Awk as tool and scripting language

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Interpreting Log Files

Many larger network printers and print servers log print jobs in a text file. Logs usually include the print job originators, page sizes and counts, and other free format data fields for such things as project cost centers and other information. Each row is a print job record. In Listing 2, you can see the table headers and some sample records from a printlog.txt file.

Listing 2

Sample printlog.txt File

Document        User    Device  Format  Medium  col     b/w     costctr
C2.sxw         LAGO    pr04    DIN_A4  Normal  1       10      P01
prop.pdf       LEHM    pr03    DIN_A4  Normal  0       10      P01
offer.doc      LOHN    pr01    DIN_A4  Normal  3       0       P02

The Awk scripts for processing these kinds of files take up about six to eight lines, depending on the format. They are included in the examples you can download from the Ubuntu User site. You can also copy Listing 3 into a text editor and save it as eval1.awk . You can start by evaluating the total number of black-and-white or color printed pages. Each of the sums is handled by a variable.

Listing 3

Print log evaluation 1

01 #Evaluating the number of printed pages
02 NR==1 {
03    next;
04 }
05 {
06  sum_color+=$6;
07  sum_bw+=$7;
08 }
09 END {
10     print sum_color " Printed in color";
11     print sum_bw " Printed in B&W";
12 }

Invoke the script with awk -f eval1.awk printlog.txt , which first loads the script file, then executes the commands in Awk on printlog.txt . The script starts by skipping a row if NR==1 , which essentially ignores the table header row. It would also be possible to store this line in a variable and output it at the end.

Awk increments the sum variables depending on number of color ($6 ) and B&W ($7 ) pages and prints both totals. Processing this print job for a cost center is a bit more complicated, but Awk can handle the task quite effectively (see Listing 4 and eval2.awk ).

Listing 4

Print log evaluation 2

01 # Evaluating the number of B&W printed pages
02 # for a cost center
03 NR==1 {
04    next;
05 }
06 {printer[$8]+=$7}
07 END {
08   print "costctr. totals";
09   for (F in printer) {print F " " printer[F]}
10 }

Here again, the next command skips the first row. The remaining rows are to be evaluated to count the number of B&W pages for the cost center. The printer[$8]+=$7 command increments page counts in the printer[] array for the cost centers. Once all the datasets are read, the loop evaluates the printer data field in the END block and outputs the totals for each cost center.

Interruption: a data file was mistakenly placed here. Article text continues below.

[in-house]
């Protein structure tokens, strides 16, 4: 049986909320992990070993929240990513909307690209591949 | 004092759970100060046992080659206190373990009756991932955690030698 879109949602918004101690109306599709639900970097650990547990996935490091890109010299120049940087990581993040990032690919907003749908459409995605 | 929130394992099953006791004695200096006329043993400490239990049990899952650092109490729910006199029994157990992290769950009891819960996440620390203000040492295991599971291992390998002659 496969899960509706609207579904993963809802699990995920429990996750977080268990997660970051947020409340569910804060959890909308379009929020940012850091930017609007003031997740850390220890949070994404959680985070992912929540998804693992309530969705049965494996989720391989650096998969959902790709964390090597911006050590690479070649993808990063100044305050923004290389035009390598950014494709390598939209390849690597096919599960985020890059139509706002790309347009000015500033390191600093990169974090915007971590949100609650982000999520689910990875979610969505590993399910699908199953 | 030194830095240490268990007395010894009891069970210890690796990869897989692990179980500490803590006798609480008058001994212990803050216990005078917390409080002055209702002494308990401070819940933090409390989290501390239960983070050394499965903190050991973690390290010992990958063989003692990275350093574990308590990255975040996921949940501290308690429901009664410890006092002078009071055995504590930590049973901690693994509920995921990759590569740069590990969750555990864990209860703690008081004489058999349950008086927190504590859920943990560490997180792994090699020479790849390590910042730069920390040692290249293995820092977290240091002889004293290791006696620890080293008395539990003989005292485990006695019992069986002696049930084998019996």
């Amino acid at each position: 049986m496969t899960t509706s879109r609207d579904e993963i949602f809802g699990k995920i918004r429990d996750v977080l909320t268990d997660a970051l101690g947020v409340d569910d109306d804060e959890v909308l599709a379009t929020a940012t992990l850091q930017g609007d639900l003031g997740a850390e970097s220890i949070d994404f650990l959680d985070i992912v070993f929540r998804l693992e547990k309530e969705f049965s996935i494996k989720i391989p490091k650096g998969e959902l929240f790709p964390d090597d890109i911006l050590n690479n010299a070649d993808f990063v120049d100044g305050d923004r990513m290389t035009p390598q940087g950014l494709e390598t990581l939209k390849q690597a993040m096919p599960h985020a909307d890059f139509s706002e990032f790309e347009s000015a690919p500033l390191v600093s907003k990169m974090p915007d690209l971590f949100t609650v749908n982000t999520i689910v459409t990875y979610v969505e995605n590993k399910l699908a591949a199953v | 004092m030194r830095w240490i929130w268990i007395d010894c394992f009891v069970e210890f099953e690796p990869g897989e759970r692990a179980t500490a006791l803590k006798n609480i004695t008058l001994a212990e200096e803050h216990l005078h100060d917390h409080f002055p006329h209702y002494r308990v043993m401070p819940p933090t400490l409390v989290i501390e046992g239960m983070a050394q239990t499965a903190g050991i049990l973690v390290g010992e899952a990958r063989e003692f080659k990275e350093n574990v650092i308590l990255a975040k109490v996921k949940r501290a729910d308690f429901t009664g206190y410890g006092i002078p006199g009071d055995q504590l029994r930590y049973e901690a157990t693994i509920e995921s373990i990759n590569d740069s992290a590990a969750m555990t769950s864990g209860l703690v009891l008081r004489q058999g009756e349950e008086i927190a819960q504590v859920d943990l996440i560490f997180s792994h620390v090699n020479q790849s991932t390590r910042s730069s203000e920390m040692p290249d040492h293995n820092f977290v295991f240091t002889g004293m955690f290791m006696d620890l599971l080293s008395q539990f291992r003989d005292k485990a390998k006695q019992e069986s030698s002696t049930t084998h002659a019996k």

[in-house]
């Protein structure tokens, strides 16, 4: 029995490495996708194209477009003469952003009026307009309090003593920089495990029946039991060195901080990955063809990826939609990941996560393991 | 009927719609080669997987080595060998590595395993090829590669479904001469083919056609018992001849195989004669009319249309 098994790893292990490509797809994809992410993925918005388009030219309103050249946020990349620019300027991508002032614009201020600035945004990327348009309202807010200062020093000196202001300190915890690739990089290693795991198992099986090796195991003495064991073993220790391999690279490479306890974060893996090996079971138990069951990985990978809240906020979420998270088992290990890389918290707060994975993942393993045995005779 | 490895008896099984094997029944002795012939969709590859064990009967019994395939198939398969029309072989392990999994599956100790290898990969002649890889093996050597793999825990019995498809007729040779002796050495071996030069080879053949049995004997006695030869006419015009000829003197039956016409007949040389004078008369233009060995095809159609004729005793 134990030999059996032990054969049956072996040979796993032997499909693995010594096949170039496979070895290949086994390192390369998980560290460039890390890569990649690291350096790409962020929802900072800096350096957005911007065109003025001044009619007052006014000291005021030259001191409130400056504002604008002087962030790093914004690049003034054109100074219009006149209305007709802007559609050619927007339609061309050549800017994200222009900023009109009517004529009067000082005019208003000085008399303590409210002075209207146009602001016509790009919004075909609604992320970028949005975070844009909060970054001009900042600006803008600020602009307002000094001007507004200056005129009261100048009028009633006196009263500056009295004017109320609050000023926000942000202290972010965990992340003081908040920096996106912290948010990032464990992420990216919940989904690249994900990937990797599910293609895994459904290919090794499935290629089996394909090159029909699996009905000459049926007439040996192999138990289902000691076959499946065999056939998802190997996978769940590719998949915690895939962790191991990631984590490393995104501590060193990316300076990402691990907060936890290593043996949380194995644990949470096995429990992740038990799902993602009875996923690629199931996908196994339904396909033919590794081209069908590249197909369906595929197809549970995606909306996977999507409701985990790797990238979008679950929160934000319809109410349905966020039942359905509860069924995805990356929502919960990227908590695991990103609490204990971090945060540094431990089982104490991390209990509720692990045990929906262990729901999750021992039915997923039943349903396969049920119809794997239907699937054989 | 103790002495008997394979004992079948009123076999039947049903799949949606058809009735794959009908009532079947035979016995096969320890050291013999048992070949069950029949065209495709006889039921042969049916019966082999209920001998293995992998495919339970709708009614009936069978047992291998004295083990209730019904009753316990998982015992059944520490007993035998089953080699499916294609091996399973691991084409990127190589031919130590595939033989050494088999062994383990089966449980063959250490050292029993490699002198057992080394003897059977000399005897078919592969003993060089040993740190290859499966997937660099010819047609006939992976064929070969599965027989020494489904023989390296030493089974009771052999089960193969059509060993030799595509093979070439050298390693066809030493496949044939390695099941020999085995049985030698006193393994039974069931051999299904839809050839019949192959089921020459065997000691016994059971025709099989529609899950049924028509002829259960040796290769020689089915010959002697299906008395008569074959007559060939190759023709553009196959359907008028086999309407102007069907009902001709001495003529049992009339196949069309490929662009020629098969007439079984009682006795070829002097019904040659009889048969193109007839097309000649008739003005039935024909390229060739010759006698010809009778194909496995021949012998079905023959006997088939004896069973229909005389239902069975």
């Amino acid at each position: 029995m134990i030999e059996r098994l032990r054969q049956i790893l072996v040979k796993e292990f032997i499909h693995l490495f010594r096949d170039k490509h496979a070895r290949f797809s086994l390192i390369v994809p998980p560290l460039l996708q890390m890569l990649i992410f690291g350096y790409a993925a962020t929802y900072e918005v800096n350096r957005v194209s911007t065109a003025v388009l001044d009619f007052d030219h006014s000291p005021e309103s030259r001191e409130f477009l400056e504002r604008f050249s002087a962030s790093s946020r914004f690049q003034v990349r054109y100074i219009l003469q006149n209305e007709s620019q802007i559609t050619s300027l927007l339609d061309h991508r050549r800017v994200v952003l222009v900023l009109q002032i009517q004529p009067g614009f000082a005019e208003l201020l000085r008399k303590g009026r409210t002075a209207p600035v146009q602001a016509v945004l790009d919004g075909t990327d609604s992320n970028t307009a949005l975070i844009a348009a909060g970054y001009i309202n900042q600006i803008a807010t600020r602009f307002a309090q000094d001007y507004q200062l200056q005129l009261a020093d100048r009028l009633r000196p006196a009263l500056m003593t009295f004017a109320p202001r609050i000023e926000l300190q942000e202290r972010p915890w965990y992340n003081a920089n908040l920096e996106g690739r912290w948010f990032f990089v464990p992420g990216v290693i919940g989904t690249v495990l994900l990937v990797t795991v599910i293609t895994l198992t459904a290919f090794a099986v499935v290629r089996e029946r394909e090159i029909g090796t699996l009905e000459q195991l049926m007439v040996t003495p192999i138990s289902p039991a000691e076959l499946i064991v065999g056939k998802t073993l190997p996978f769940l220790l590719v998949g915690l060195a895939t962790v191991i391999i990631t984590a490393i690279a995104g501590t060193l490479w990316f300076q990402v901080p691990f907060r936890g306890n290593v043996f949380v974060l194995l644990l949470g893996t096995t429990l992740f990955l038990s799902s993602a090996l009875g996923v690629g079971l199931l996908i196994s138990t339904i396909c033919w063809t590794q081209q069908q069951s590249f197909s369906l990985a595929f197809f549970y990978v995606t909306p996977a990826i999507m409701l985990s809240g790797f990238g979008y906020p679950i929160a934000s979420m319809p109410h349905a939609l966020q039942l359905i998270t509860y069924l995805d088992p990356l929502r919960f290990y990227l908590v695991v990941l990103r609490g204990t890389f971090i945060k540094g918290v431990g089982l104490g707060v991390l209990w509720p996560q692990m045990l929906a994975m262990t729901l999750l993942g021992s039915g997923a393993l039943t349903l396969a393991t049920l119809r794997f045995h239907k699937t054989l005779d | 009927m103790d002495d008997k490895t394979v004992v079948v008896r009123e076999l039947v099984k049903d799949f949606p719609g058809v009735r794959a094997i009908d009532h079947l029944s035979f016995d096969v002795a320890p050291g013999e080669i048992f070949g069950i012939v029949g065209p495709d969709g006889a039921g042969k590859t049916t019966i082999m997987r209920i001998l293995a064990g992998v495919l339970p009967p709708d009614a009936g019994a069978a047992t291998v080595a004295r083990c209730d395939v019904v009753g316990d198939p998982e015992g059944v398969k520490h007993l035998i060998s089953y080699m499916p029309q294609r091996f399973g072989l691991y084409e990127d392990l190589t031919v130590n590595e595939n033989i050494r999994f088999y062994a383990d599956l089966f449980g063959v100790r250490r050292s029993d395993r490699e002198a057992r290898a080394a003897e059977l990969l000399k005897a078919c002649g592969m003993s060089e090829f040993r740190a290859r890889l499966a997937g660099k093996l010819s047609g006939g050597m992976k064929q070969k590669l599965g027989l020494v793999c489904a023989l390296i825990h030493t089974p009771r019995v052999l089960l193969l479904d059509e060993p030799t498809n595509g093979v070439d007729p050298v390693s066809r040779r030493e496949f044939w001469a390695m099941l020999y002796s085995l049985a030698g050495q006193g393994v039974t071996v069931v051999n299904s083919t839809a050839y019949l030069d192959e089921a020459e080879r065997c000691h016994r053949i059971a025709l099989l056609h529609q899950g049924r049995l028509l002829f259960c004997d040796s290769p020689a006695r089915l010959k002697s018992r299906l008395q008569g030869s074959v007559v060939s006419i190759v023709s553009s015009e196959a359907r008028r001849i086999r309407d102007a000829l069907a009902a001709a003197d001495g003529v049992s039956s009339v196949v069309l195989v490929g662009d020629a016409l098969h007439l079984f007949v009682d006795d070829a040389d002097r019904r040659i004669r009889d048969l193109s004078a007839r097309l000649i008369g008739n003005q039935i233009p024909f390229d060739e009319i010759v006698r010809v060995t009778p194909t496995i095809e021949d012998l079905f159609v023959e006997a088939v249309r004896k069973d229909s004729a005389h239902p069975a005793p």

The printer[] array represents the names of the cost centers. In this article's examples, you will also find the eval3.awk script, which sums up all the printings for each user by using two data fields.

Evaluating Number Values

The following example prepares some simple number values in a time column and five columns with floating point values (Listing 5). Because they are floating points, be sure to set the LC_ALL=C variable in shell before you try this example.

Listing 5

Sample Number Values

t               Val1            Val2            Val3            Val4            Val5
0.100000        0.194000        0.166000        0.162000        0.155000        0.194200
0.200000        0.440000        0.388000        0.359000        0.392000        0.400000

Listing 5 shows the table headers and the first few rows with sample data of the measureddata1.txt file. Calculating the average values is quite simple in Awk through the average.awk script in Listing 6.

Listing 6


01 # Averaging the values
02 NR==1 {next;}
03 {sum = 0;
04  for (i=2; i<=NF; i++) {
05       sum+=$i;
06   }
07   average = sum/(NF-1)
08   printf("%6s %8.2f\n",$1,average);
09 }

You also often have to find the minimum and maximum values from a list. You can do this by sorting the rows in a column.

Listing 7 shows the numbervalues1.awk file that evaluates the minimum and maximum values. The numbers are first stored in an array ($1 through $NF ). After sorting, the first value has the minimum and the last value has the maximum.

Listing 7


01 # Evaluating number values
02 BEGIN { print("     t         MIN        MAX"); }
03 NR==1 { next; }
04 {
05     t=0; n=NF;
06     /* Store the number values in an array: */
07     for (i=2; i<=n; i++) {
08          y[i-2] = $i;
09     }
10     /* Sort the values: */
11     for (i = 0; i <= n-2; i++) {
12        for (j = i; j > 0 && y[j-1] > y[j]; j--) {
13              t = y[j]; y[j] = y[j-1]; y[j-1] = t;
14        }
15     }
16     /* Output: t, MIN, MAX */
17     printf("%6s %8.6f %8.6f ",$1, y[0], y[n-2]);
18     printf("\n");
19 }

Sorting the values works through a cut-and-paste insertion sort method that is appropriate for limited number of values. You can find more efficient algorithms in Jon Bentley's excellent book [5], for example. More complicated sorting algorithms require Awk functions.

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